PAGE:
The flawed approach indicated by this [attributing the slight overweight to farm work etc] is all too obvious. It assumes the correctness of the stated age and tries to marry the weight to that. (67)

Kent’s concerns about the quality and accuracy of Dr Birch’s observations have some materiality (73); Kent are entitled to look with considerable scepticism at her findings which contradict their own. (75)

Her reports cannot be relied on insofar as they contradict the views of properly trained experienced social workers carrying out Merton compliant assessments (80)

Flawed though they [her reports] may be and in my judgment are, they should be considered since there is always a possibility that they may identify something which could and occasionally should lead to a different conclusion. (75)

Dr Michie

his reports are flawed by his failure to retain any notes of his interviews and observations (24)

It seems that those representing claimants have realised that Dr Michie’s reports are likely now to be regarded as unimpressive (24)

My conclusions in relation to Dr Birch, if adverse, would apply a fortiori to Dr Michie (24)

Nor is it the case that opinions obtained from Drs Michie and Birch can be regarded as reliable. (47)

Local Authorities can rely upon the evidence of Dr Colin Stern in support of a contention that paediatric evidence does not take matters much further.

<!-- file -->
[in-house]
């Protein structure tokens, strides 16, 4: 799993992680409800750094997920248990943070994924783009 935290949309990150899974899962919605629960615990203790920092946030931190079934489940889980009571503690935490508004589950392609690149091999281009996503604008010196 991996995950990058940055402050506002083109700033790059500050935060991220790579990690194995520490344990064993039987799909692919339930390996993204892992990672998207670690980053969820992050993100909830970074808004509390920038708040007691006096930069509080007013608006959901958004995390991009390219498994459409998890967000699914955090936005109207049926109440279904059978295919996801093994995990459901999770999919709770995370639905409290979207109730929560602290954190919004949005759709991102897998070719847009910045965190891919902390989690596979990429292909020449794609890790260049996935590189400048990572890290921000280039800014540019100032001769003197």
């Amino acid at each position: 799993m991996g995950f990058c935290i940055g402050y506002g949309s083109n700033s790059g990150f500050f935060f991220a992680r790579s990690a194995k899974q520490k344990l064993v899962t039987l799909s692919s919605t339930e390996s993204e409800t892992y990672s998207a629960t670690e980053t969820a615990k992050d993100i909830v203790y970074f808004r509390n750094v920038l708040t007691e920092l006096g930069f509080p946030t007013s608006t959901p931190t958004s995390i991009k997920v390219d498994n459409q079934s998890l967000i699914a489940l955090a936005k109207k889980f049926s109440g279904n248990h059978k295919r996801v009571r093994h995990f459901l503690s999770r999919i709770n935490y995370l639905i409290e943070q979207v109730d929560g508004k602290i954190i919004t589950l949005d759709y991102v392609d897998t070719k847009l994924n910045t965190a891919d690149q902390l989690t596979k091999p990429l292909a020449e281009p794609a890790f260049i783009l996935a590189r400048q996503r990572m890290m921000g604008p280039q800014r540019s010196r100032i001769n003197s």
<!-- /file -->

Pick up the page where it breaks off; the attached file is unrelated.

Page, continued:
I prefer the views of Dr Stern to those of Dr Birch. (33)

Fortunately for the authorities, Dr Stern has given comprehensive evidence which can now be relied on for all cases subject, of course, to circumstances which may be particular to any such case. (47)

That said, they do not generally need to obtain their own report from a paediatric expert.

Collins J agreed with Croydon’s position that a person’s age could not be determined by medical science.

Permission to appeal was refused, and no stay was granted in any claim other than those of A, M and WK.

Public funding to seek permission to appeal is nonetheless being sought.

All other cases should now proceed.

Collins J made an express order that all age dispute claims should progress on the law as it currently stands (i.e. applying his judgment and the Court of Appeal’s judgment in A v Croydon; M v Lambeth [2008] EWCA Civ 1445). Collins J made an order that Claimants in such cases should not be removed from the UK pending the outcome of the House of Lords appeal in A v Croydon; M v Lambeth. He also observed that a similar order or undertaking should be made in relation to the age dispute cases which have been issued.

Anonymity orders were not made in respect of either claimant.

Permission to appeal, sought by each claimant, was refused.

Click here for full text of the judgment